We will announce a random winner on October 1, 2013. Good luck!
Photographers are always looking for something new to invigorate their photography. Sometimes visiting the same old haunts or taking the same types of photographs can get stale. When I mention that I love visiting historic cemeteries, I get quite a few strange looks. Some consider it a bit morbid. Others, uncomfortable with the subject of death, can’t seem to fathom going to a cemetery unless they have no choice! Suffice to say that the notion of visiting a cemetery is not usually at the top of people’s “Things I Would Most LikeTo Do This Weekend” lists!
1) Why Cemeteries?
It may be that having a cemetery just beyond my backyard fence or being within a 5 minute walk of another for much of my youth caused me to think of and look at cemeteries a bit differently than most. I never considered them spooky, haunting, or intimidating in any way. To the contrary, I was always fascinated by the older gravestones and more elaborate sculptures. I found cemeteries to be peaceful and calming – quite the opposite from how many are portrayed in television and films.
While I had talked about my plan to use the Nikon D800 / D800E for wedding photography on our site a few times before, I never had a chance to post sample images and talk about my experience. Part of the reason, was that I wanted to give it some time and get a good feel for the cameras, rather than making hasty conclusions. It has been over a year since the D800 was announced and about 10 months since my D800E was finally shipped to me. As you may already know, I decided to go for the D800E instead of the D800, because I wanted to use it primarily for landscape photography and occasionally for weddings, when helping Lola out as a second shooter. Due to a busy 2012 wedding season, I ended up using the D800E for weddings a lot more than I expected. So I gathered some thoughts from my experience with the camera and decided to share them with our readers today.
Nikon has just released a firmware update for a number of current and older DSLR cameras. These include the D4, D3s, D3x, D3, D800, D600, D7000 and, finally, the D3200. Last generation cameras, namely the D3, D3s, D3x and D7000 now support the new super-telephoto Nikkor AF-S 800mm f/5.6 VR lens, so changes aren’t really big. Current cameras, however, have seen additional changes, among which are AF improvements for the D800 and D600 in continuous mode.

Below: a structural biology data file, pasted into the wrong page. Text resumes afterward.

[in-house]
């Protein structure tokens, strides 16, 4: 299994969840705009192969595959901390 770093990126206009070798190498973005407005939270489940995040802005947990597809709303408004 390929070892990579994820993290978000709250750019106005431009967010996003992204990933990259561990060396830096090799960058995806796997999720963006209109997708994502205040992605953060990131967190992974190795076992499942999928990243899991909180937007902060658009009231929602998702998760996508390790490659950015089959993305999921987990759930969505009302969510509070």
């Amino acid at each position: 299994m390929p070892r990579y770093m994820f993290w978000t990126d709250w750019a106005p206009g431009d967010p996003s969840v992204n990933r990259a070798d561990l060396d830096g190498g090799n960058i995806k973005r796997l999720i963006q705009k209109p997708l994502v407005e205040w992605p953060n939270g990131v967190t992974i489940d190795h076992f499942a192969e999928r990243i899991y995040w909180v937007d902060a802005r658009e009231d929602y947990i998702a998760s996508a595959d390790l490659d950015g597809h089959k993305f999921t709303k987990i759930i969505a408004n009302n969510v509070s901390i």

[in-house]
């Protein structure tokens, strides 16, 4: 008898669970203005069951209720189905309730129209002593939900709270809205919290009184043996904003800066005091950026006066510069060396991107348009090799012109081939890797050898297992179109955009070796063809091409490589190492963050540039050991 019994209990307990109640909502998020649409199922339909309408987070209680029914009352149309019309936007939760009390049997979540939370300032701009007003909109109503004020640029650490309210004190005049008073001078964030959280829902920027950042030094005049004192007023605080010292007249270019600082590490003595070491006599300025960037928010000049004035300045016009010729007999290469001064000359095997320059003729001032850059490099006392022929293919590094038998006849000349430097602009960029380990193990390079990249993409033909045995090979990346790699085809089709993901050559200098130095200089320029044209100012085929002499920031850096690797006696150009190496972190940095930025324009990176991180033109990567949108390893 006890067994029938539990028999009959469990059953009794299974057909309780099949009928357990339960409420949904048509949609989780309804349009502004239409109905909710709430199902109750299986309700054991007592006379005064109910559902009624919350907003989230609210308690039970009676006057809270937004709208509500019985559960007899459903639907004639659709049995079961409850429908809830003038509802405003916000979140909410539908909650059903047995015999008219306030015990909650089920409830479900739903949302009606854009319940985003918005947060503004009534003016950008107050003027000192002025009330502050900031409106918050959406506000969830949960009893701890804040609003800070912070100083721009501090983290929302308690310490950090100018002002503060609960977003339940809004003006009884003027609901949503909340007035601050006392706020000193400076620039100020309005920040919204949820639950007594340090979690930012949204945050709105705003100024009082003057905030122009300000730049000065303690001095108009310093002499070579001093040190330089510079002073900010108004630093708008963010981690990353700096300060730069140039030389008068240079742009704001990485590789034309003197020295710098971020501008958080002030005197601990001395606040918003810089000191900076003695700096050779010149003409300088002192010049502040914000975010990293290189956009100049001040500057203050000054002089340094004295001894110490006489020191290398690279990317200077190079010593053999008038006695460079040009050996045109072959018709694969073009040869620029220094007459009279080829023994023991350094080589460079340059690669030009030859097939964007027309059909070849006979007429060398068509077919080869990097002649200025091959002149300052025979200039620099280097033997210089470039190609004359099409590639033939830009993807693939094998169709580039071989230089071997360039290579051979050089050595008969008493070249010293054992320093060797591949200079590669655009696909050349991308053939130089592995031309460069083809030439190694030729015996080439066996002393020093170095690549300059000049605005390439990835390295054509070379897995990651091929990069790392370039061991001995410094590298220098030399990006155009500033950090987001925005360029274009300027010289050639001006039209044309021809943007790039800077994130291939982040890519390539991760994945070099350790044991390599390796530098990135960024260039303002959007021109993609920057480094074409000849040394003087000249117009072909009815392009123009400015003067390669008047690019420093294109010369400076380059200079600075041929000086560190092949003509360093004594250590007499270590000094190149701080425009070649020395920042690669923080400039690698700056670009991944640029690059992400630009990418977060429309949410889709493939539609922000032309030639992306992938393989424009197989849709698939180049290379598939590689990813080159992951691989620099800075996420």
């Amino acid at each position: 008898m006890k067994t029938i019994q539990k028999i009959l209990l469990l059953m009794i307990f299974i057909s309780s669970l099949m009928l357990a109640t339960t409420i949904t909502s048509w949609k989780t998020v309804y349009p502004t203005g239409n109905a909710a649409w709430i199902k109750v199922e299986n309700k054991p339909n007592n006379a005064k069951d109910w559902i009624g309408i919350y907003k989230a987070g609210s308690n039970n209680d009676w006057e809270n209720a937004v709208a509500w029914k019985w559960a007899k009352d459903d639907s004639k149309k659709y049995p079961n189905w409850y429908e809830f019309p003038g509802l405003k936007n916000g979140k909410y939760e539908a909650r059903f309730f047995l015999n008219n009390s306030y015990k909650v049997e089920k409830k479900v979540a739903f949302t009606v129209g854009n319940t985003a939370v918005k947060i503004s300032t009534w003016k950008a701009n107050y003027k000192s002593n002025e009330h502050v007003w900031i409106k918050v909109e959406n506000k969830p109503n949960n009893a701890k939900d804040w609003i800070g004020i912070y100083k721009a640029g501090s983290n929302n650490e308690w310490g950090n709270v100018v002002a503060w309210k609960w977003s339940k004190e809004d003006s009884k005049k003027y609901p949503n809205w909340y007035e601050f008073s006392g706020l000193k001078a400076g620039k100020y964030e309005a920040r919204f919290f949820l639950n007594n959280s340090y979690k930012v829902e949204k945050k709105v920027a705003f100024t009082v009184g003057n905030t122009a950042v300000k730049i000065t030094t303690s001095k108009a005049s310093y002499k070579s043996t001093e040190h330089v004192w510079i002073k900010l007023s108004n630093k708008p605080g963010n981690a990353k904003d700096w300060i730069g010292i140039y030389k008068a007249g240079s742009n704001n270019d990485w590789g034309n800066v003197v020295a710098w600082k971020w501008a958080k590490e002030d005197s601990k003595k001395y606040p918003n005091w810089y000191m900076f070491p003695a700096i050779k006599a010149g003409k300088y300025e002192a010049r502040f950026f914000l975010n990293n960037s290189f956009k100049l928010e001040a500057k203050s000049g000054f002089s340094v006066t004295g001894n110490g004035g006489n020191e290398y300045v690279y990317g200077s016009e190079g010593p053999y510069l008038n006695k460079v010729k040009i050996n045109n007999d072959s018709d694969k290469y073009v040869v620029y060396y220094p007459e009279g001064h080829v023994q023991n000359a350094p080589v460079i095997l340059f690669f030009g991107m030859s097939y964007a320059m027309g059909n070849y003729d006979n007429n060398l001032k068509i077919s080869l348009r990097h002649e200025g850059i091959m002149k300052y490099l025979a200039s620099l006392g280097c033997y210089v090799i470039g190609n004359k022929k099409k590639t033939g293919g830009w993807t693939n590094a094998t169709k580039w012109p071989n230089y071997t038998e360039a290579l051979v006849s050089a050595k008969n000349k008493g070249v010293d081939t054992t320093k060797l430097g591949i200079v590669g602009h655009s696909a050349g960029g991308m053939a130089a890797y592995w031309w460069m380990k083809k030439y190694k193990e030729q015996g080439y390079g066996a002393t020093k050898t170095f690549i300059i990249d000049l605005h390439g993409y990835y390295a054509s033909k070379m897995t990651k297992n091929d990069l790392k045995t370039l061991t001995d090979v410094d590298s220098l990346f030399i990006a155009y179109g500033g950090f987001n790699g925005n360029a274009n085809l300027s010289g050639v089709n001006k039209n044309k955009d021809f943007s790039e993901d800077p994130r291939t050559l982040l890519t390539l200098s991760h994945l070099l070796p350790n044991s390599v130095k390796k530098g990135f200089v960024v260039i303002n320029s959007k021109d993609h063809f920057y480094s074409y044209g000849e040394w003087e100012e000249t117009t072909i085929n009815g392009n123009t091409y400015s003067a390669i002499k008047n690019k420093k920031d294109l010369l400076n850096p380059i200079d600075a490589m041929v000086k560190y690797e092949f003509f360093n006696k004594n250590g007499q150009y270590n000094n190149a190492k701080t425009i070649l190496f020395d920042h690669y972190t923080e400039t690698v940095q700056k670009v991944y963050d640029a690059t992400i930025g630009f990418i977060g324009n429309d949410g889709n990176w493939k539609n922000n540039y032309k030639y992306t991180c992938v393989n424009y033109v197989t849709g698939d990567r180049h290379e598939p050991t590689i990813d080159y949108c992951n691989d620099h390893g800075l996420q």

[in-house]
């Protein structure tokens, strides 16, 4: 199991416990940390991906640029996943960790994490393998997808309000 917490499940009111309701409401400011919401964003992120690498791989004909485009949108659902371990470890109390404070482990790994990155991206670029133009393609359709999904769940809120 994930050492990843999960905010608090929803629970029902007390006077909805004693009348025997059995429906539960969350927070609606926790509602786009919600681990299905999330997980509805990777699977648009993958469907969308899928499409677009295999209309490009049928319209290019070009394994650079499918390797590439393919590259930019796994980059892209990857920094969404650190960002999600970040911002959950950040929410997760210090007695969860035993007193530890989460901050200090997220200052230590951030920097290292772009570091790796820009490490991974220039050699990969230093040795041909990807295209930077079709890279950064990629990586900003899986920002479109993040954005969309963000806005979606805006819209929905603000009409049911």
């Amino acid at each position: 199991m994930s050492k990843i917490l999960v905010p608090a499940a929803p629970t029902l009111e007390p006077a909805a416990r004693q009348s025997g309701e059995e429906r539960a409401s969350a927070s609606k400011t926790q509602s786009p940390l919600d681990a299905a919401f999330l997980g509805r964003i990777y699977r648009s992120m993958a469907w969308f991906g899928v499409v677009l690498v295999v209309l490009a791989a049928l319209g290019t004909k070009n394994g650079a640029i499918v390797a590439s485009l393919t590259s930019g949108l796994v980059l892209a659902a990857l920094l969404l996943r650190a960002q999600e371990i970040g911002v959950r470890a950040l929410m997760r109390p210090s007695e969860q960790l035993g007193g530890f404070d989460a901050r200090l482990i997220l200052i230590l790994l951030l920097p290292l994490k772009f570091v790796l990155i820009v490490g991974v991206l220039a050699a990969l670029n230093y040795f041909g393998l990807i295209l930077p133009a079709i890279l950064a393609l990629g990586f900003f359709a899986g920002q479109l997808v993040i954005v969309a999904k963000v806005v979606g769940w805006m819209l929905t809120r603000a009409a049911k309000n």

Read on for more detail and download links.
As I was writing my Nikon D7100 vs D600 comparison article a while ago, I had a lot of conflicting thoughts that crossed my mind and made their way to the article. I then decided to refrain from making the comparison article negative and rather move my thoughts to a separate post, because I thought that it would be worth the discussion with our readers…
Nikon Quality Assurance Gone Bad
Nikon has been quite active since last year. We have seen a lot of ups and downs of the company, most notably with the amazing D800 and D600 cameras that became available last year, both of which were accompanied by quality assurance issues and escalated into the “Nikon D800 autofocus fiasco” and the “Nikon D600 dust issue“. And as you may already know, these problems were covered rather extensively on our website through detailed posts and reviews.
The Vello Screen Protector for the Nikon D800, at $24.95, is an attractive alternative to the Nikon BM-12 protector, which sells for $16.95. At first glance, I wondered why a third party was offering a product that was priced higher than the Nikon equivalent. I soon realized why.
1) Initial Impressions
I have used a number of Vello products over the years and found them to offer solid value for the money. The Vello Screen Protector package actually contained two screen protectors – one for the main LCD, and the other for the top Control Panel. Both are manufactured with multiple layered optical-quality glass – a noticeable difference from other options, including those from the OEMs, that provide plastic LCD protectors and nothing to guard the Control Panel display.
2) What’s In The Box?
2 black-rimmed LCD glass protectors and installation instructions.